Since his days on the campaign trial, President Trump has made clear that repeal and replacement of the Affordable Care Act (ACA) would be one of his main priorities. Congress has been working to achieve this goal, and both the Senate and the House of Representatives have recently released sweeping new healthcare bills.

On May 4, the House passed the American Health Care Act (AHCA) of 2017, and on June 22, the Senate unveiled the Better Care Reconciliation Act (BCRA). These two bills are largely similar—particularly as they pertain to employers—and both eliminate some of the key provisions of the ACA. The Senate has not yet voted to approve the BCRA. If it does pass, the Senate and House bills would need to be reconciled by a joint committee.
As employers stay tuned for the latest news on Congressional efforts to pass a federal healthcare law that replaces “Obamacare,” it is important to remember that the ACA is still valid law. Until further notice, employers must continue to comply with the ACA’s provisions, such as the employer shared responsibility provisions and the reporting requirements. However, employers should also be aware of the proposed changes under the AHCA and the BCRA, and how their responsibilities may change in the near future.

What are the key differences for employers between the new bills and the ACA?

  • Both the AHCA and the BCRA would essentially eliminate the ACA’s employer mandate, which requires organizations with 50 or more full-time employees to offer minimum essential health insurance coverage—or pay a hefty penalty. Under the new bills, the penalty for failure to comply with the employer mandate would be reduced to zero.
  • The new bills would allow states greater power over what health insurance plans in their domains are required to offer. For example, states could apply for waivers that would permit insurers to opt out of offering “essential health benefits,” which, under the ACA, included services like maternity care, addiction treatment, and mental health care. These waivers may make it more feasible for employers to offer employees insurance plans with fewer benefits but a lower cost. Waivers under the AHCA would also allow insurers to charge higher rates for people with pre-existing conditions. However, as with the ACA, both bills would prohibit insurers from denying coverage entirely on the basis of pre-existing conditions.
  • Under the ACA, employer-sponsored health insurance plans that offer coverage above certain thresholds ($10,200 for individual coverage and $27,500 for family coverage) will be subject to a 40 percent excise tax beginning in 2020. This controversial “Cadillac tax” was designed to prevent the common practice of employers offering high-ranking employees better healthcare plans than most of the workforce receives. Both the AHCA and the BCRA would retain the Cadillac tax, but delay its implementation until 2026.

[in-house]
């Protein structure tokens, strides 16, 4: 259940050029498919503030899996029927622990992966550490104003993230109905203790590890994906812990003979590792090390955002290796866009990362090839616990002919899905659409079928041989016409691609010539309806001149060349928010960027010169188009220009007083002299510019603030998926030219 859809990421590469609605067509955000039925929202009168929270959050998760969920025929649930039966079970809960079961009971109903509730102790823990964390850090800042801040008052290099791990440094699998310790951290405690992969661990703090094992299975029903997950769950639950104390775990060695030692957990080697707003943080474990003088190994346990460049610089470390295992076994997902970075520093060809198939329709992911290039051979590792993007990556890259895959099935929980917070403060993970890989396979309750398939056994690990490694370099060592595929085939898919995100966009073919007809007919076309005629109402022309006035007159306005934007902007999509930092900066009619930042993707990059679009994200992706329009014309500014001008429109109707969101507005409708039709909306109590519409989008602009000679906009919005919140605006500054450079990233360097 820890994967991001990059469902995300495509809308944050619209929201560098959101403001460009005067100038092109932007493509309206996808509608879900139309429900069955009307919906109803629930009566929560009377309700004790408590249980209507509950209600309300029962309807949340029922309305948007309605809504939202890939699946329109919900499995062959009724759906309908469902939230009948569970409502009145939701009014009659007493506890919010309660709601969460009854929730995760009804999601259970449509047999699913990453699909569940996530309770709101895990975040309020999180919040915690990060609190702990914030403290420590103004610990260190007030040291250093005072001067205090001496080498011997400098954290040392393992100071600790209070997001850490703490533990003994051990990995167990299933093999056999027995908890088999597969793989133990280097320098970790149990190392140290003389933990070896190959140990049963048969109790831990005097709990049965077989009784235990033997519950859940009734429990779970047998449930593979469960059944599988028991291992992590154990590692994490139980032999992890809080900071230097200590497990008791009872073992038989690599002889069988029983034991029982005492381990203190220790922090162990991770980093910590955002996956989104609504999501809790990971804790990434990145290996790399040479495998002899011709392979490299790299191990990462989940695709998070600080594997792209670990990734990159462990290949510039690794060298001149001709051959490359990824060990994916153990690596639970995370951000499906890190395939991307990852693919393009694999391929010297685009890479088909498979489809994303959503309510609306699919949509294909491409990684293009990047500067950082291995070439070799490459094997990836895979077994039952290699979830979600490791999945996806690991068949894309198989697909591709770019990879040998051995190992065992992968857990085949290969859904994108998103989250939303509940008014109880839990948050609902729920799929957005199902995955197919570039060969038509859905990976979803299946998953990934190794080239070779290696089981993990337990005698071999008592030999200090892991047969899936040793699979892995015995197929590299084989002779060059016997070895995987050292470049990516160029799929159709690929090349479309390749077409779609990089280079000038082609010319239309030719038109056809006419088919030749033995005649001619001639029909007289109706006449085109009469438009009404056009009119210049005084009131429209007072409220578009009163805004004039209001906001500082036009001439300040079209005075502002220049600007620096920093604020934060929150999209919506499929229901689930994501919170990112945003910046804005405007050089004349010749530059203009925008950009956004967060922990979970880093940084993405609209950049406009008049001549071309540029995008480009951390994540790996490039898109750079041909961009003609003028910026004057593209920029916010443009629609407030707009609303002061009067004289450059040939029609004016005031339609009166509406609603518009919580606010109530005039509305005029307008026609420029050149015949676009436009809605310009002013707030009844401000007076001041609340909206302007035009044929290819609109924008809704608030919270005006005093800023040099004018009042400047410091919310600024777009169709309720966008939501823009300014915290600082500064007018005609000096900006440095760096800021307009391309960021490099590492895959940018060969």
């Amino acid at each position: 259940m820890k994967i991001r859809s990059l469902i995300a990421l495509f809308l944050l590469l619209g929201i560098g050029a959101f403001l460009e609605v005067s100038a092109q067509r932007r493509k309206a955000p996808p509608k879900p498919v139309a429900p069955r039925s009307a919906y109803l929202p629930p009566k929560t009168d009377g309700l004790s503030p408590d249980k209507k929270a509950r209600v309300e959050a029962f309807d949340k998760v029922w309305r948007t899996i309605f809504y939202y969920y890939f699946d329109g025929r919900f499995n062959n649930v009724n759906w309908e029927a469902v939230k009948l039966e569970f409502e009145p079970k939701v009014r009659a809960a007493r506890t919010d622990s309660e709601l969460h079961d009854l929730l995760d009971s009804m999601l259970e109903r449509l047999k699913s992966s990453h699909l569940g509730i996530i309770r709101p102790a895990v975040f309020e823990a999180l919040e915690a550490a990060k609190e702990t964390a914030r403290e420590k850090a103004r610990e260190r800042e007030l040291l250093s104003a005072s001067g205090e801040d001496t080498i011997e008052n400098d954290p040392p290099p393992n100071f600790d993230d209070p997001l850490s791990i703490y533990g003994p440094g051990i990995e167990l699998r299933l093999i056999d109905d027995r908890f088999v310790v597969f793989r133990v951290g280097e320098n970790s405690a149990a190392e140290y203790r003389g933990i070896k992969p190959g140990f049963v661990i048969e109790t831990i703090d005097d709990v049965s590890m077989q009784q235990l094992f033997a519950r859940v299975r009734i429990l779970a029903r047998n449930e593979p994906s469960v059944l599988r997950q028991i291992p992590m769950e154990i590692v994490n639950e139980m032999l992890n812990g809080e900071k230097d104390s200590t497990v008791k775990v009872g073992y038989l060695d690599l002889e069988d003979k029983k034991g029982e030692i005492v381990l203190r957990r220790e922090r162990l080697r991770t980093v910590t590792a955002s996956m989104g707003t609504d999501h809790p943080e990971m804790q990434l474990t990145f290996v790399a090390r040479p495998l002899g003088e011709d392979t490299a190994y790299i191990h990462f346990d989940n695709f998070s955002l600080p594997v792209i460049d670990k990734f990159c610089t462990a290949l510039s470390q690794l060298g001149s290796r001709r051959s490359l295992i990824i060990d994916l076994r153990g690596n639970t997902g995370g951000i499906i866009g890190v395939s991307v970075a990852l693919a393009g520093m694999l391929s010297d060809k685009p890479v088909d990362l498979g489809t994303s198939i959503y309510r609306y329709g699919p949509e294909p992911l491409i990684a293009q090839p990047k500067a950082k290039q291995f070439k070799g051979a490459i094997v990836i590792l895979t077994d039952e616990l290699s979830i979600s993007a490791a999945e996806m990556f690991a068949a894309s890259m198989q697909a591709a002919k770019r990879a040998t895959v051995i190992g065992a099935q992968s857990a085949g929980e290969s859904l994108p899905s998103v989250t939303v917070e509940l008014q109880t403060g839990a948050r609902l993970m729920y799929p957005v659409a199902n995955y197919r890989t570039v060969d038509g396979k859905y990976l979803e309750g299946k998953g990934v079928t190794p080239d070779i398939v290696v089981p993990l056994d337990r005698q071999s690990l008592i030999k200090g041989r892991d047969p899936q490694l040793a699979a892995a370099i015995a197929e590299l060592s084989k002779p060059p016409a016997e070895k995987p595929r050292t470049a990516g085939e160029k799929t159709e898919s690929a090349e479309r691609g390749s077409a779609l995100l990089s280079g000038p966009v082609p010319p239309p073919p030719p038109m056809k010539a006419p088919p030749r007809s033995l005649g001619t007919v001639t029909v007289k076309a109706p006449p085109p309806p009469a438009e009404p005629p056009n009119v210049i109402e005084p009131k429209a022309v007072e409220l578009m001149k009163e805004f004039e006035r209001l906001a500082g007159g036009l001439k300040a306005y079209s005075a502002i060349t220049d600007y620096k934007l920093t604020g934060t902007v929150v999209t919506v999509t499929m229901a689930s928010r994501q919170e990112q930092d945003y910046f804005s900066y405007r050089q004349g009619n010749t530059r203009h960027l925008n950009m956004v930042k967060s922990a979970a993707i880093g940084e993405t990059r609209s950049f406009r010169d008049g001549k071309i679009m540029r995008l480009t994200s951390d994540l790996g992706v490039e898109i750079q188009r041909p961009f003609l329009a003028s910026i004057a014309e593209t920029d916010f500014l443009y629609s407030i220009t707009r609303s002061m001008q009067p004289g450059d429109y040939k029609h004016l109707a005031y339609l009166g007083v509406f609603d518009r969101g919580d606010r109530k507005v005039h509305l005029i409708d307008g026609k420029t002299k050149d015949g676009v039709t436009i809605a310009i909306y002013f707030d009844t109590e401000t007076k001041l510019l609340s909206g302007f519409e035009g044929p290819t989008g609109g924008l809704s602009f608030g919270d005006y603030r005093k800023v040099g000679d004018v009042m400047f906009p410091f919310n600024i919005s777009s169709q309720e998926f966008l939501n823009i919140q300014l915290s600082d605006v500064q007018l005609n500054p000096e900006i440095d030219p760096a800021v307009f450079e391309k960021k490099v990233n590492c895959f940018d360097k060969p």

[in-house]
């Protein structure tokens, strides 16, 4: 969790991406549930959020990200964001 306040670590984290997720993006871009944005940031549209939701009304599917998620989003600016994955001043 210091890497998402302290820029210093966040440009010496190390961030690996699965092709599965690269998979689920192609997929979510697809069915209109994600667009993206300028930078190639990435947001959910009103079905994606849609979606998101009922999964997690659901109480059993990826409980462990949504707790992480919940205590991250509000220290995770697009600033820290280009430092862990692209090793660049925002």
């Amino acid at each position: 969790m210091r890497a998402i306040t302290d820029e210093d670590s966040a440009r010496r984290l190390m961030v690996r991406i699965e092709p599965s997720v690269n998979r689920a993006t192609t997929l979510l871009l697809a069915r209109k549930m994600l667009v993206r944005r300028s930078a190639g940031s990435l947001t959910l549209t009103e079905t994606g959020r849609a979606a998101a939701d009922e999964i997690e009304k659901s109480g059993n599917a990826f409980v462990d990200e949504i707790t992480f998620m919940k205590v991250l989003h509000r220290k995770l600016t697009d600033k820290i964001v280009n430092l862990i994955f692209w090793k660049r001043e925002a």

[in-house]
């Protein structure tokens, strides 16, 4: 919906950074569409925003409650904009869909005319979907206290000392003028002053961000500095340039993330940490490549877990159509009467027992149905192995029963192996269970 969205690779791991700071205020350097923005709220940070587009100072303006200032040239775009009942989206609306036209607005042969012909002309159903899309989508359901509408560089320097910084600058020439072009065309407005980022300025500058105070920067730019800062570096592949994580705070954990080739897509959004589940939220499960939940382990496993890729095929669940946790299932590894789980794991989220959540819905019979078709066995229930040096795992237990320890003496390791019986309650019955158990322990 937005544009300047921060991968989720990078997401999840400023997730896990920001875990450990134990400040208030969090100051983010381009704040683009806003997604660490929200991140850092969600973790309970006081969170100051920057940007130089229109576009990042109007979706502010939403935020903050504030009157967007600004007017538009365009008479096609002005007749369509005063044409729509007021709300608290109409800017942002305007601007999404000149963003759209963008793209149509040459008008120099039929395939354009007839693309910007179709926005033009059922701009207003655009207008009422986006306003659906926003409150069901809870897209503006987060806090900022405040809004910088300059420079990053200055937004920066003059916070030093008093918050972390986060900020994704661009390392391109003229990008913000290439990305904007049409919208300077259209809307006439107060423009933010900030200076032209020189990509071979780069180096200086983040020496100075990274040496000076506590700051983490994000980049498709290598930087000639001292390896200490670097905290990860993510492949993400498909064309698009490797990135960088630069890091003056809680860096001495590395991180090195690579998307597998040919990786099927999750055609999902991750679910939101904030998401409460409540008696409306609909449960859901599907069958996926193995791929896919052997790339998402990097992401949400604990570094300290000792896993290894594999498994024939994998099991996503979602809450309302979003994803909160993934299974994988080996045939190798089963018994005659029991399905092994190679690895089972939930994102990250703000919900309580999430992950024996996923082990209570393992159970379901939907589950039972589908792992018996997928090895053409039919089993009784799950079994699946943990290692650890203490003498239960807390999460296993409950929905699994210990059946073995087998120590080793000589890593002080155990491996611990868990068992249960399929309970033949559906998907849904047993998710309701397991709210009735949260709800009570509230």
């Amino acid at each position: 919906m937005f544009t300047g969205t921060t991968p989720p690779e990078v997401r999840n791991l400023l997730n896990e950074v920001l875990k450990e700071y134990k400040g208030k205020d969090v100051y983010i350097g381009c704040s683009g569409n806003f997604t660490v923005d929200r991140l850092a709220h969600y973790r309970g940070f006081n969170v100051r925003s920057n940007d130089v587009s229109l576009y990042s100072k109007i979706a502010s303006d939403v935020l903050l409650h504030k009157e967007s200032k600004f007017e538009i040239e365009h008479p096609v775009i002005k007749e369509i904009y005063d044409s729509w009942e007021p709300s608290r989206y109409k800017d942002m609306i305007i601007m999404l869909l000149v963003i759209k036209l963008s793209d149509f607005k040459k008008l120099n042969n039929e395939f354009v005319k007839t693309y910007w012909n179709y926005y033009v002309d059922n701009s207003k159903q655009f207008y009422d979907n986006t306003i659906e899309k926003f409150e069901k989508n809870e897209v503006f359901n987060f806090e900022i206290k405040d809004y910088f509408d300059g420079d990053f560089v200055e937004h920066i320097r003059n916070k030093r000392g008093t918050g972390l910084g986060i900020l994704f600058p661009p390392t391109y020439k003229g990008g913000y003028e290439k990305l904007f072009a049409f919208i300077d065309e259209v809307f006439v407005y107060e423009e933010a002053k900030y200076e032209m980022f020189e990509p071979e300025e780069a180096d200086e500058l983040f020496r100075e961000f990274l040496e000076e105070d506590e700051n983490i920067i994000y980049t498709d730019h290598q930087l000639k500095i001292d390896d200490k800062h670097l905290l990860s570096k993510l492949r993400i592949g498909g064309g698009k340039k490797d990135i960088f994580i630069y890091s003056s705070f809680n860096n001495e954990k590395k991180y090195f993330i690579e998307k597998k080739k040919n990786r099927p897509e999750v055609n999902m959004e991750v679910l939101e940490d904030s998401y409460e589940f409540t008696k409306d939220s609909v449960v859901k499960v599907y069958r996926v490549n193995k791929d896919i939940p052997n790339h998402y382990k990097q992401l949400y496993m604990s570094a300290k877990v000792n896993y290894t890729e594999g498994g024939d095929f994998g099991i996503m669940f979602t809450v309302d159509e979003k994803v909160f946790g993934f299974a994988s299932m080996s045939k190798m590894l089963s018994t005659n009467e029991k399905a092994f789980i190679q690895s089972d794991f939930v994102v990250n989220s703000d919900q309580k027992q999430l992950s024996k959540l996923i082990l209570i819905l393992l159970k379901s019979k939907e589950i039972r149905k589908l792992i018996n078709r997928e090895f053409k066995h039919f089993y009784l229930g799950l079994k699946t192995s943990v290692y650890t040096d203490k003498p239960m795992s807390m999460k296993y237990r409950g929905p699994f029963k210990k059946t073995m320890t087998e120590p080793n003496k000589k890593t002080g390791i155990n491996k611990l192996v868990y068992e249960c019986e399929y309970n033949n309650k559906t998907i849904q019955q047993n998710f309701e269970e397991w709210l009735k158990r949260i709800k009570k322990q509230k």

• Both new bills would significantly expand flexible spending accounts (FSAs) and health savings accounts (HSAs). Currently, the ACA caps contributions to FSAs at $2,500 per year, and account holders may not use their funds to reimburse expenses for over-the-counter drugs. The AHCA and the BCRA would remove this annual limit and allow over-the-counter reimbursement. For HSAs, the new bills would nearly double the current annual contribution limits of $3,400 for individuals and $6,750 for families. If either of these bills are enacted, employers should expect that more employees would take advantage of these types of accounts.
  • The AHCA and the BCRA would eliminate the Small Business Health Care Tax Credit, which allows qualifying small businesses to buy healthcare coverage under the ACA through the Small Business Health Options Program (SHOP).

Which provisions of the ACA do the new bills retain?

  • The AHCA and the BCRA retain the ACA’s 1094 and 1095 reporting requirements, under which applicable large employers (ALEs) must file forms with the IRS each year providing details on any health insurance coverage offered to employees. However, it is unclear what the effect of these reporting requirements would be if the employer mandate were eliminated.
  • As with the ACA, dependents would be allowed to stay on their parents’ health plans until age 26.
  • The ACA’s wellness incentive caps of 30 percent of individual coverage and 50 percent for nonsmokers have been popular among employers and would remain in place under the AHCA.

There are some significant differences between the AHCA and the BCRA that do not directly affect employers. For example, the BCRA includes deeper cuts to Medicaid than the AHCA, but provides more expansive subsidies for individuals purchasing their own insurance.

While Congress strives to reach an agreement on healthcare reform, employers must stay up to date on the latest changes while ensuring that they remain in compliance with the ACA. CBR can help your organization follow the requirements of the ACA in order to avoid penalties and prepare your workforce for the changes anticipated under the AHCA, BCRA, or future healthcare bills. Our team specializes in HR compliance, employee benefits administration, time and attendance tracking to help you monitor insurance eligibility, and more. Contact CBR today!

(Sources: https://www.benefitnews.com/news/what-the-new-gop-healthcare-bill-means-for-employers, https://www.shrm.org/resourcesandtools/legal-and-compliance/employment-law/pages/before-and-after-aca-health-care-reform.aspx, https://www.cpapracticeadvisor.com/news/12336022/how-will-the-proposed-healthcare-reform-affect-reporting?utm_source=CPA+Tax+%26+Compliance&utm_medium=email&utm_campaign=CCSN170516002&rdx.ident%5Bpull%5D=omeda%7C7555H2086634H4L, https://www.benefitnews.com/opinion/whats-new-in-the-senate-health-bill-and-what-it-means-for-employers, https://www.shrm.org/ResourcesAndTools/hr-topics/benefits/Pages/Senate-BCRA-mandates-reporting-taxes.aspx).